I've proposed this before: the distributions are in the best position to provide funding for upstream projects, since they provide the website and package manager that most of the users see.
What I'd love to have is the following: I give 10 Euros monthly to my favorite distribution (Ubuntu or Debian). They distribute my monthly donation uniformly among the projects associated with the packages that I use.
This has many advantages:
- I don't need to remind myself about donating (it's like a monthly subscription).
- I don't need to put time into finding out where to donate next, what the payment method is, etc.
- Projects that we'd rarely consider donating to, but are vital to every system, e.g. coreutils, would also receive regular donations.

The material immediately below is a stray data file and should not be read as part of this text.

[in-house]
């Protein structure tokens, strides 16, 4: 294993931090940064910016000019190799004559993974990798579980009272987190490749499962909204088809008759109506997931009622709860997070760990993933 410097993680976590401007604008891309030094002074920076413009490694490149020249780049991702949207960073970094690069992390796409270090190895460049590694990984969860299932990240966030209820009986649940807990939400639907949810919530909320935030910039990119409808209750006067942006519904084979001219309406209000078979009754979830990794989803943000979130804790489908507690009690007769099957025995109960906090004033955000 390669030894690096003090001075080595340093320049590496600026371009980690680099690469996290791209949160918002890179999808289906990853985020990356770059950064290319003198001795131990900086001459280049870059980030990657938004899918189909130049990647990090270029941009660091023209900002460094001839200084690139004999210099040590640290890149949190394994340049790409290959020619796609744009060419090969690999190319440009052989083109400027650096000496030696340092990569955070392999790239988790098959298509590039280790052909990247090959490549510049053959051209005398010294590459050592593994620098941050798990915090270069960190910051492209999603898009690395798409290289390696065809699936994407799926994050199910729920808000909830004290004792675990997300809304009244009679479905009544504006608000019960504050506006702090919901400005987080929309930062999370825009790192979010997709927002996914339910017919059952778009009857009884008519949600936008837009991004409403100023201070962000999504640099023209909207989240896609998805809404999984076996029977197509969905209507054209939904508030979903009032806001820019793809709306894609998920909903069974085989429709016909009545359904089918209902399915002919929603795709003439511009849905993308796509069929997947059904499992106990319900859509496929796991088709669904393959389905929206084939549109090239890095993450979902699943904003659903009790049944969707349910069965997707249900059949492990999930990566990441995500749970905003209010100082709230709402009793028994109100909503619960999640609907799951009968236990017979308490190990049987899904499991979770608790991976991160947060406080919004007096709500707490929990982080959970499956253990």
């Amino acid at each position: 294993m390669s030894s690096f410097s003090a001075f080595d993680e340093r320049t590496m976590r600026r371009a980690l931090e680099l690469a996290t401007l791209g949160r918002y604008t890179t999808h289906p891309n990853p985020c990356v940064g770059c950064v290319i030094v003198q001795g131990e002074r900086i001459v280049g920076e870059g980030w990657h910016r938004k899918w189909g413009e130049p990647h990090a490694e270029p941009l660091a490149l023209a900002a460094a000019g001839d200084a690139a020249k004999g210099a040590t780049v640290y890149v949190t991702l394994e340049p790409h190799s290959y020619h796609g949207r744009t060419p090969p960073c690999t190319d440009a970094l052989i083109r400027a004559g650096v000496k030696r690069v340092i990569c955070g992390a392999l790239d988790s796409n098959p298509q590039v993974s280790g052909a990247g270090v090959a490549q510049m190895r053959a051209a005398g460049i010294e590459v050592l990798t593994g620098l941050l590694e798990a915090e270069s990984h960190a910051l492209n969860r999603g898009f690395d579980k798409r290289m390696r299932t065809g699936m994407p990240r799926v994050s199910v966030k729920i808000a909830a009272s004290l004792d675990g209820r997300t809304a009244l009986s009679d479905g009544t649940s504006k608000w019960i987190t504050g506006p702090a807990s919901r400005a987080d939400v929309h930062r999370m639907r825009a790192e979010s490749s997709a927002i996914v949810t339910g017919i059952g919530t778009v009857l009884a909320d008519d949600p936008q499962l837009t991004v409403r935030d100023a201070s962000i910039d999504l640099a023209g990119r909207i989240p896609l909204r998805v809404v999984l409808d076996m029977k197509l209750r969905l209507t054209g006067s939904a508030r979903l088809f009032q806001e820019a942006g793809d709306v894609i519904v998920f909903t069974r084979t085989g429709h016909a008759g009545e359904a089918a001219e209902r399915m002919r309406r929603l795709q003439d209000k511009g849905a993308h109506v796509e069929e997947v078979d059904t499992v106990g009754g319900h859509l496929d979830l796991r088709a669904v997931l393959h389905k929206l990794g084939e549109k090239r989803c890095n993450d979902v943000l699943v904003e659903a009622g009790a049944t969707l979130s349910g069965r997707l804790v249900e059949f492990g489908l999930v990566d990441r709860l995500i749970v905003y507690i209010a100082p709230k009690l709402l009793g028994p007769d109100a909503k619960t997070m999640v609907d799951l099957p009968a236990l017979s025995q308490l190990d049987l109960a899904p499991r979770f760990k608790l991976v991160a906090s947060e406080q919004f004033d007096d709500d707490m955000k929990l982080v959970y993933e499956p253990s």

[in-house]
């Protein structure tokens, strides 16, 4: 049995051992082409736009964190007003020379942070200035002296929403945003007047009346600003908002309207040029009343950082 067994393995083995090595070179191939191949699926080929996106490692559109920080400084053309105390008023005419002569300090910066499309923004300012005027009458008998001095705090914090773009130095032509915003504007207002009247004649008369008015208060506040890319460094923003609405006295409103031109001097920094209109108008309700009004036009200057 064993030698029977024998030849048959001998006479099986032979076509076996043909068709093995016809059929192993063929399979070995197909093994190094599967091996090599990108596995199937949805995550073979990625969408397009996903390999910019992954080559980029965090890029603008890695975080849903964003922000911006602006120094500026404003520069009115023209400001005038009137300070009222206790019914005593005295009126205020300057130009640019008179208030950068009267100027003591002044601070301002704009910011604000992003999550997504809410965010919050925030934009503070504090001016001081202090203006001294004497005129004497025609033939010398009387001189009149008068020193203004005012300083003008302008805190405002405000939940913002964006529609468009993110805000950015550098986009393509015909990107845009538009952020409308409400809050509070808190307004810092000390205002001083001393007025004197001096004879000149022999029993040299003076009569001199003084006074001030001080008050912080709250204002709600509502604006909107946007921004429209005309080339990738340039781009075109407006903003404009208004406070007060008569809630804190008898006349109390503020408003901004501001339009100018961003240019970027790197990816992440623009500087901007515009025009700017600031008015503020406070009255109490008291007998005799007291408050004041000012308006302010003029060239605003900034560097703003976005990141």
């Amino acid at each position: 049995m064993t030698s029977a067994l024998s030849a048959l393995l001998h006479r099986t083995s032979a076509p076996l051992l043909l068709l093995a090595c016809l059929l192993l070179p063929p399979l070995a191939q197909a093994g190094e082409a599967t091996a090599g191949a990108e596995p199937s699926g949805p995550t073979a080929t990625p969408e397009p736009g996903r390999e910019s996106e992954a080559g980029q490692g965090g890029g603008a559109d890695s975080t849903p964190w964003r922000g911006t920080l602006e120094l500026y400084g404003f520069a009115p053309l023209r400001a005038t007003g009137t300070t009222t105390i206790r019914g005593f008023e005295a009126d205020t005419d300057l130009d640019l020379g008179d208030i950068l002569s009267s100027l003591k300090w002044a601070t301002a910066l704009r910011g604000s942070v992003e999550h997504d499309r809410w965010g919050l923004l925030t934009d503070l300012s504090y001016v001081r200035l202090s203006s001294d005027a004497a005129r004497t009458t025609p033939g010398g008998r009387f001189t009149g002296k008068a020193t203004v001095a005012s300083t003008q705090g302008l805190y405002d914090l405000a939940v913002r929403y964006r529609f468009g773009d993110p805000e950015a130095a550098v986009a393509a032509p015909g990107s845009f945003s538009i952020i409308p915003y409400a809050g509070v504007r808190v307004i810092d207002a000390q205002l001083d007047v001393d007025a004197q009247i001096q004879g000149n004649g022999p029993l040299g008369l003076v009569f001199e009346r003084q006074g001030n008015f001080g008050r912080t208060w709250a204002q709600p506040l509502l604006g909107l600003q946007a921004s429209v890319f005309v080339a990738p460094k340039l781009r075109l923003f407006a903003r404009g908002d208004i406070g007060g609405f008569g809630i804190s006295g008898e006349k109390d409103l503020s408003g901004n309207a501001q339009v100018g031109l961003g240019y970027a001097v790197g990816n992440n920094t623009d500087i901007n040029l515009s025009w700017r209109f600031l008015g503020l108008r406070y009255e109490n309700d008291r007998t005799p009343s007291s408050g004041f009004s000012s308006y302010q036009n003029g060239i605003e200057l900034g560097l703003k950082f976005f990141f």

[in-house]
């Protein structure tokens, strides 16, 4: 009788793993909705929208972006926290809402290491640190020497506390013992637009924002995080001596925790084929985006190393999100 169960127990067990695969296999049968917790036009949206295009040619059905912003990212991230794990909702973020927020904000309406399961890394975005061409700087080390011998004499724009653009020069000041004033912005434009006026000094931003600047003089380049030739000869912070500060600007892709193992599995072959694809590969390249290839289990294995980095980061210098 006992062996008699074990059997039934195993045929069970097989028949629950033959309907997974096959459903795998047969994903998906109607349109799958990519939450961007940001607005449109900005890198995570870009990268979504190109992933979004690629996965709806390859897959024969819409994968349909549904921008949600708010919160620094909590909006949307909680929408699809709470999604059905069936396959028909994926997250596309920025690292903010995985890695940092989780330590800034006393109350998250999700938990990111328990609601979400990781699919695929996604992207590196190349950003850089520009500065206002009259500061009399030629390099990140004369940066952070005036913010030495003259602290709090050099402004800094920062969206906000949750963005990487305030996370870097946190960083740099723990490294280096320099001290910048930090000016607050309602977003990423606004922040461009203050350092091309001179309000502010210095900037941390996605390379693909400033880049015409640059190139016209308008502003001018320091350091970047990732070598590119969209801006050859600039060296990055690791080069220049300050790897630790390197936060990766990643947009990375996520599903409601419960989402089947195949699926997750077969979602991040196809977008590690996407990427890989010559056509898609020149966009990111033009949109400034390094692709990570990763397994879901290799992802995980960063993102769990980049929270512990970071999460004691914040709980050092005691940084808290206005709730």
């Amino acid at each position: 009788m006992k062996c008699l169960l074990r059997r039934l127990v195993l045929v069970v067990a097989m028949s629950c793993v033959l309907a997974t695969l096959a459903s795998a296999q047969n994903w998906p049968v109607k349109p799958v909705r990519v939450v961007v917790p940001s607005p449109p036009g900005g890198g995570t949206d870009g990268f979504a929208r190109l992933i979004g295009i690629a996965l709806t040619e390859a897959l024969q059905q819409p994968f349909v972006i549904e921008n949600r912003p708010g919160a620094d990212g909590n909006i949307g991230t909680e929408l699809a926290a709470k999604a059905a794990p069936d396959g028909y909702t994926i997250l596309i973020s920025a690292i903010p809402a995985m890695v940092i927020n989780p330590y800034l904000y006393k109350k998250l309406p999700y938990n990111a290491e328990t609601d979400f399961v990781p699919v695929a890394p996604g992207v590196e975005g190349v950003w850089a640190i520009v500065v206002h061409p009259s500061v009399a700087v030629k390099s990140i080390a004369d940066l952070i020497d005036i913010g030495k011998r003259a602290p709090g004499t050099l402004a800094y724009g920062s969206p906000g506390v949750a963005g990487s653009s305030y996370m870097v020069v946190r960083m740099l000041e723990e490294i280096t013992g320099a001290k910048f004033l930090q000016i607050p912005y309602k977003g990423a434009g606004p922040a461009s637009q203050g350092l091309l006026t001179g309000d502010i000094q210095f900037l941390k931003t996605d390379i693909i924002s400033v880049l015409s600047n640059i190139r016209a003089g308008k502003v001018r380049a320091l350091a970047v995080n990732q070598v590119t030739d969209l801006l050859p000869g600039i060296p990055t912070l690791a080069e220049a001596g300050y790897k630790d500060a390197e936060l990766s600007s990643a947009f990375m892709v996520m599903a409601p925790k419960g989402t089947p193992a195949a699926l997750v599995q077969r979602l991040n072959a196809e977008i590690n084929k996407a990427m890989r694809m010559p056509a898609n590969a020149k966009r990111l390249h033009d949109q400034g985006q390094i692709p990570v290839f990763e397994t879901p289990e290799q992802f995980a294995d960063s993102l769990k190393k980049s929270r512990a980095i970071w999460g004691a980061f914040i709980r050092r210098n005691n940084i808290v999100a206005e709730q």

- Although my donation is distributed uniformly, popular applications have more users, and thus get a larger share of the pie.
Say that you could convince one million Linux users to donate ten Euros monthly, the pie is 120 million Euros per year, this would imply that major projects suddenly have a budget to address boring development tasks (polishing, bugfixing), and even smaller projects may have the budget to hire a developer one or two months full-time per year.
Of course, the downside is that you'd need infrastructure for projects to register themselves, etc. But it is a whole lot easier, and probably fairer than the current methods for getting funding.